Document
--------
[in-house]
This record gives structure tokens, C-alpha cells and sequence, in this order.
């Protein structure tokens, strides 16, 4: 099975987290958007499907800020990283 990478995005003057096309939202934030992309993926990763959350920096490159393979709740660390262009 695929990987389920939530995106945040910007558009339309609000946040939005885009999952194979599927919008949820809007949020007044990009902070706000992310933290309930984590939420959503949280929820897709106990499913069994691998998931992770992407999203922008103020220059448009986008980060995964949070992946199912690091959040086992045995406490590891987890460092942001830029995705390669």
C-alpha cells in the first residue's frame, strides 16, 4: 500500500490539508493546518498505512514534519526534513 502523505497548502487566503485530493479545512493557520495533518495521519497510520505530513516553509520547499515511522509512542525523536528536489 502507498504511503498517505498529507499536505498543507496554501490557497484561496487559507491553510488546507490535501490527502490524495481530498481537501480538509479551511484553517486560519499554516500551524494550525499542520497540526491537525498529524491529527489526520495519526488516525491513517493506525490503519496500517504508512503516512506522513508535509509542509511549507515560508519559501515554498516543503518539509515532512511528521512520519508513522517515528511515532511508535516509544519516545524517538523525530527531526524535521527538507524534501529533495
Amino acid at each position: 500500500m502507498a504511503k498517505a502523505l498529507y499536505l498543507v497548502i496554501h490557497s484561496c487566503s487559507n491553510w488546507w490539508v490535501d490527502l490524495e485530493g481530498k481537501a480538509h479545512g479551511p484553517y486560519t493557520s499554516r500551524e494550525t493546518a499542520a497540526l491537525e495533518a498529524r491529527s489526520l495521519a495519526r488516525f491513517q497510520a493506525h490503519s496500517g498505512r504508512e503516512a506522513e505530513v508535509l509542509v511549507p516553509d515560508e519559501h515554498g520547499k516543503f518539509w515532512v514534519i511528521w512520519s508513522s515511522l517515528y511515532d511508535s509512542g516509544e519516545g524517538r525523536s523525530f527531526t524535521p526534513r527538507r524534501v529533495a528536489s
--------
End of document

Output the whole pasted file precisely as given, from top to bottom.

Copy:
[in-house]
This record gives structure tokens, C-alpha cells and sequence, in this order.
């Protein structure tokens, strides 16, 4: 099975987290958007499907800020990283 990478995005003057096309939202934030992309993926990763959350920096490159393979709740660390262009 695929990987389920939530995106945040910007558009339309609000946040939005885009999952194979599927919008949820809007949020007044990009902070706000992310933290309930984590939420959503949280929820897709106990499913069994691998998931992770992407999203922008103020220059448009986008980060995964949070992946199912690091959040086992045995406490590891987890460092942001830029995705390669």
C-alpha cells in the first residue's frame, strides 16, 4: 500500500490539508493546518498505512514534519526534513 502523505497548502487566503485530493479545512493557520495533518495521519497510520505530513516553509520547499515511522509512542525523536528536489 502507498504511503498517505498529507499536505498543507496554501490557497484561496487559507491553510488546507490535501490527502490524495481530498481537501480538509479551511484553517486560519499554516500551524494550525499542520497540526491537525498529524491529527489526520495519526488516525491513517493506525490503519496500517504508512503516512506522513508535509509542509511549507515560508519559501515554498516543503518539509515532512511528521512520519508513522517515528511515532511508535516509544519516545524517538523525530527531526524535521527538507524534501529533495
Amino acid at each position: 500500500m502507498a504511503k498517505a502523505l498529507y499536505l498543507v497548502i496554501h490557497s484561496c487566503s487559507n491553510w488546507w490539508v490535501d490527502l490524495e485530493g481530498k481537501a480538509h479545512g479551511p484553517y486560519t493557520s499554516r500551524e494550525t493546518a499542520a497540526l491537525e495533518a498529524r491529527s489526520l495521519a495519526r488516525f491513517q497510520a493506525h490503519s496500517g498505512r504508512e503516512a506522513e505530513v508535509l509542509v511549507p516553509d515560508e519559501h515554498g520547499k516543503f518539509w515532512v514534519i511528521w512520519s508513522s515511522l517515528y511515532d511508535s509512542g516509544e519516545g524517538r525523536s523525530f527531526t524535521p526534513r527538507r524534501v529533495a528536489s